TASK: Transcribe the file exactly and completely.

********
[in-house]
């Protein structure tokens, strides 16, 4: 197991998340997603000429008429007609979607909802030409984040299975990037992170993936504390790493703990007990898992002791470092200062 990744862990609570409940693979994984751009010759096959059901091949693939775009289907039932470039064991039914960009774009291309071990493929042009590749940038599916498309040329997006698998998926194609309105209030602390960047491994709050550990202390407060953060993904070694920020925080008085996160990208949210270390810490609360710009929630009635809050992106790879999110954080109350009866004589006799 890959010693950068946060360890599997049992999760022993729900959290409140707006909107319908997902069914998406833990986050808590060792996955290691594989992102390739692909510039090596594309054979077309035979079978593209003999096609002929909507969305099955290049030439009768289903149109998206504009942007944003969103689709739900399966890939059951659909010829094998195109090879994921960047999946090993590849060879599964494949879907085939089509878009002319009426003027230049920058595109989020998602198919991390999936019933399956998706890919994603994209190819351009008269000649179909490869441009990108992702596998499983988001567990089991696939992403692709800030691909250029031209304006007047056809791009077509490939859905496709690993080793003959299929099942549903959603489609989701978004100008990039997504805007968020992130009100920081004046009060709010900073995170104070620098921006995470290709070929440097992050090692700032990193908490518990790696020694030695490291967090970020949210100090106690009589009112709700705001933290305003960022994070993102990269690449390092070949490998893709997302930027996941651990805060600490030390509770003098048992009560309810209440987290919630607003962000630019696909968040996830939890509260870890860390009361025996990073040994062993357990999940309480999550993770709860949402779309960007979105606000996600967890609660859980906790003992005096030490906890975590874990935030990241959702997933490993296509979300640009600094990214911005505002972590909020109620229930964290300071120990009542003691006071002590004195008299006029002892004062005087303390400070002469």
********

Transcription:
[in-house]
């Protein structure tokens, strides 16, 4: 197991998340997603000429008429007609979607909802030409984040299975990037992170993936504390790493703990007990898992002791470092200062 990744862990609570409940693979994984751009010759096959059901091949693939775009289907039932470039064991039914960009774009291309071990493929042009590749940038599916498309040329997006698998998926194609309105209030602390960047491994709050550990202390407060953060993904070694920020925080008085996160990208949210270390810490609360710009929630009635809050992106790879999110954080109350009866004589006799 890959010693950068946060360890599997049992999760022993729900959290409140707006909107319908997902069914998406833990986050808590060792996955290691594989992102390739692909510039090596594309054979077309035979079978593209003999096609002929909507969305099955290049030439009768289903149109998206504009942007944003969103689709739900399966890939059951659909010829094998195109090879994921960047999946090993590849060879599964494949879907085939089509878009002319009426003027230049920058595109989020998602198919991390999936019933399956998706890919994603994209190819351009008269000649179909490869441009990108992702596998499983988001567990089991696939992403692709800030691909250029031209304006007047056809791009077509490939859905496709690993080793003959299929099942549903959603489609989701978004100008990039997504805007968020992130009100920081004046009060709010900073995170104070620098921006995470290709070929440097992050090692700032990193908490518990790696020694030695490291967090970020949210100090106690009589009112709700705001933290305003960022994070993102990269690449390092070949490998893709997302930027996941651990805060600490030390509770003098048992009560309810209440987290919630607003962000630019696909968040996830939890509260870890860390009361025996990073040994062993357990999940309480999550993770709860949402779309960007979105606000996600967890609660859980906790003992005096030490906890975590874990935030990241959702997933490993296509979300640009600094990214911005505002972590909020109620229930964290300071120990009542003691006071002590004195008299006029002892004062005087303390400070002469």